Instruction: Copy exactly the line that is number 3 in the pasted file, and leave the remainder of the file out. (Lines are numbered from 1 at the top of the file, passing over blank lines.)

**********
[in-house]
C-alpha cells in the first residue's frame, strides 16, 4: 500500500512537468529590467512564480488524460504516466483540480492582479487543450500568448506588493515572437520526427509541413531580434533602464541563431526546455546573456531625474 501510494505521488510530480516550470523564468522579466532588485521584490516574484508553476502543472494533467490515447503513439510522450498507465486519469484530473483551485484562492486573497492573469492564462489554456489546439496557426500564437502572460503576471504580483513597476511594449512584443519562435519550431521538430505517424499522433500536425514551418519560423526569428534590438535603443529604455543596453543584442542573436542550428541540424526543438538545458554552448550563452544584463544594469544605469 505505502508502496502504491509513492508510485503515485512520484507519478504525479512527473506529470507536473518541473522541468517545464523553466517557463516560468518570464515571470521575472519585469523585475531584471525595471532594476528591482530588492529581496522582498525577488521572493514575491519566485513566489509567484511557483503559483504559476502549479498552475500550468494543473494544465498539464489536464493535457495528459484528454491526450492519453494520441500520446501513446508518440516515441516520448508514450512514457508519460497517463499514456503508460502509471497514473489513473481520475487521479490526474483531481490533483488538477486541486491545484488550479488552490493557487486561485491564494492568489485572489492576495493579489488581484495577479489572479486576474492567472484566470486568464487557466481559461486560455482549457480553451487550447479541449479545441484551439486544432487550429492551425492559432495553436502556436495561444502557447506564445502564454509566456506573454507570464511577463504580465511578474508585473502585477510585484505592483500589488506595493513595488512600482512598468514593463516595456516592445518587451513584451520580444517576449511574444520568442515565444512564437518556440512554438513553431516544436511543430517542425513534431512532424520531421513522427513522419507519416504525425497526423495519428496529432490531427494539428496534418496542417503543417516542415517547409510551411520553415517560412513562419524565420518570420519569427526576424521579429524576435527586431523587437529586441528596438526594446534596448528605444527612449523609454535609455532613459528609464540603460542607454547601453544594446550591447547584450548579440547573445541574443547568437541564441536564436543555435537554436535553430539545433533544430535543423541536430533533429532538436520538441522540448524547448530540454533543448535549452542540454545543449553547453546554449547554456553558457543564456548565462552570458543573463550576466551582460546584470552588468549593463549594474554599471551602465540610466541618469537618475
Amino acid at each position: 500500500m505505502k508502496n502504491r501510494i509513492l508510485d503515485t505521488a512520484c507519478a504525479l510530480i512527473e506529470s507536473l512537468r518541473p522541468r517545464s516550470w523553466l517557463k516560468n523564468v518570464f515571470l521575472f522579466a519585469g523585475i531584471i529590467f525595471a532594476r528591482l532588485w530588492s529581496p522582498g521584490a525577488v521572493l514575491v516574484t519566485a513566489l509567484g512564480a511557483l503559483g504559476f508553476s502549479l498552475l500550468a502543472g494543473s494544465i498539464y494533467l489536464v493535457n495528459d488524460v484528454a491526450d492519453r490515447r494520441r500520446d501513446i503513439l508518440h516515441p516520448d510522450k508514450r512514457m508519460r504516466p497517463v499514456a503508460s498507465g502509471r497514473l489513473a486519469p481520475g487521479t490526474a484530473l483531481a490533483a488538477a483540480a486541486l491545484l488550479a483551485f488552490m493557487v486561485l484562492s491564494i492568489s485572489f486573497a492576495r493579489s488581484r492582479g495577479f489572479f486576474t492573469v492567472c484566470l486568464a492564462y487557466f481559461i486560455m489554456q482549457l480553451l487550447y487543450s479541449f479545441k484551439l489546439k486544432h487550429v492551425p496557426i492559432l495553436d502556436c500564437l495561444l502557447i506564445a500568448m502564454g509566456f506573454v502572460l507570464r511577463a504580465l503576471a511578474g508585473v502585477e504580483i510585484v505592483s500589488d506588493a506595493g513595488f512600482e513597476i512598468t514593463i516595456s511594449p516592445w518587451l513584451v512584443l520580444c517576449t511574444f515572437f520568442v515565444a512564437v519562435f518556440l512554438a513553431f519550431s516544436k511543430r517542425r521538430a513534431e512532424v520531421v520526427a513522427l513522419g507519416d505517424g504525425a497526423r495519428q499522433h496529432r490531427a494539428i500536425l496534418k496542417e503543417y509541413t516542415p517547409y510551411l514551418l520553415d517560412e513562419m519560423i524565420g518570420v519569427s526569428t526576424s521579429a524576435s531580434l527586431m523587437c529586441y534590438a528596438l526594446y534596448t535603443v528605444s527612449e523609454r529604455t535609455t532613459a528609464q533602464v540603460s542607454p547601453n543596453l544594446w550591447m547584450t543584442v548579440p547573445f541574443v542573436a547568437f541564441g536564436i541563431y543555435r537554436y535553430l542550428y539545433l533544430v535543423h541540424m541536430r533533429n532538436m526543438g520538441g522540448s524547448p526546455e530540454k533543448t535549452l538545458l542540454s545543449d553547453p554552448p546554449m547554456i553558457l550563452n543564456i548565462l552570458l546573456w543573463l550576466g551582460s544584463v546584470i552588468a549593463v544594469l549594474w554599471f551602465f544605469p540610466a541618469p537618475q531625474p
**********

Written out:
Amino acid at each position: 500500500m505505502k508502496n502504491r501510494i509513492l508510485d503515485t505521488a512520484c507519478a504525479l510530480i512527473e506529470s507536473l512537468r518541473p522541468r517545464s516550470w523553466l517557463k516560468n523564468v518570464f515571470l521575472f522579466a519585469g523585475i531584471i529590467f525595471a532594476r528591482l532588485w530588492s529581496p522582498g521584490a525577488v521572493l514575491v516574484t519566485a513566489l509567484g512564480a511557483l503559483g504559476f508553476s502549479l498552475l500550468a502543472g494543473s494544465i498539464y494533467l489536464v493535457n495528459d488524460v484528454a491526450d492519453r490515447r494520441r500520446d501513446i503513439l508518440h516515441p516520448d510522450k508514450r512514457m508519460r504516466p497517463v499514456a503508460s498507465g502509471r497514473l489513473a486519469p481520475g487521479t490526474a484530473l483531481a490533483a488538477a483540480a486541486l491545484l488550479a483551485f488552490m493557487v486561485l484562492s491564494i492568489s485572489f486573497a492576495r493579489s488581484r492582479g495577479f489572479f486576474t492573469v492567472c484566470l486568464a492564462y487557466f481559461i486560455m489554456q482549457l480553451l487550447y487543450s479541449f479545441k484551439l489546439k486544432h487550429v492551425p496557426i492559432l495553436d502556436c500564437l495561444l502557447i506564445a500568448m502564454g509566456f506573454v502572460l507570464r511577463a504580465l503576471a511578474g508585473v502585477e504580483i510585484v505592483s500589488d506588493a506595493g513595488f512600482e513597476i512598468t514593463i516595456s511594449p516592445w518587451l513584451v512584443l520580444c517576449t511574444f515572437f520568442v515565444a512564437v519562435f518556440l512554438a513553431f519550431s516544436k511543430r517542425r521538430a513534431e512532424v520531421v520526427a513522427l513522419g507519416d505517424g504525425a497526423r495519428q499522433h496529432r490531427a494539428i500536425l496534418k496542417e503543417y509541413t516542415p517547409y510551411l514551418l520553415d517560412e513562419m519560423i524565420g518570420v519569427s526569428t526576424s521579429a524576435s531580434l527586431m523587437c529586441y534590438a528596438l526594446y534596448t535603443v528605444s527612449e523609454r529604455t535609455t532613459a528609464q533602464v540603460s542607454p547601453n543596453l544594446w550591447m547584450t543584442v548579440p547573445f541574443v542573436a547568437f541564441g536564436i541563431y543555435r537554436y535553430l542550428y539545433l533544430v535543423h541540424m541536430r533533429n532538436m526543438g520538441g522540448s524547448p526546455e530540454k533543448t535549452l538545458l542540454s545543449d553547453p554552448p546554449m547554456i553558457l550563452n543564456i548565462l552570458l546573456w543573463l550576466g551582460s544584463v546584470i552588468a549593463v544594469l549594474w554599471f551602465f544605469p540610466a541618469p537618475q531625474p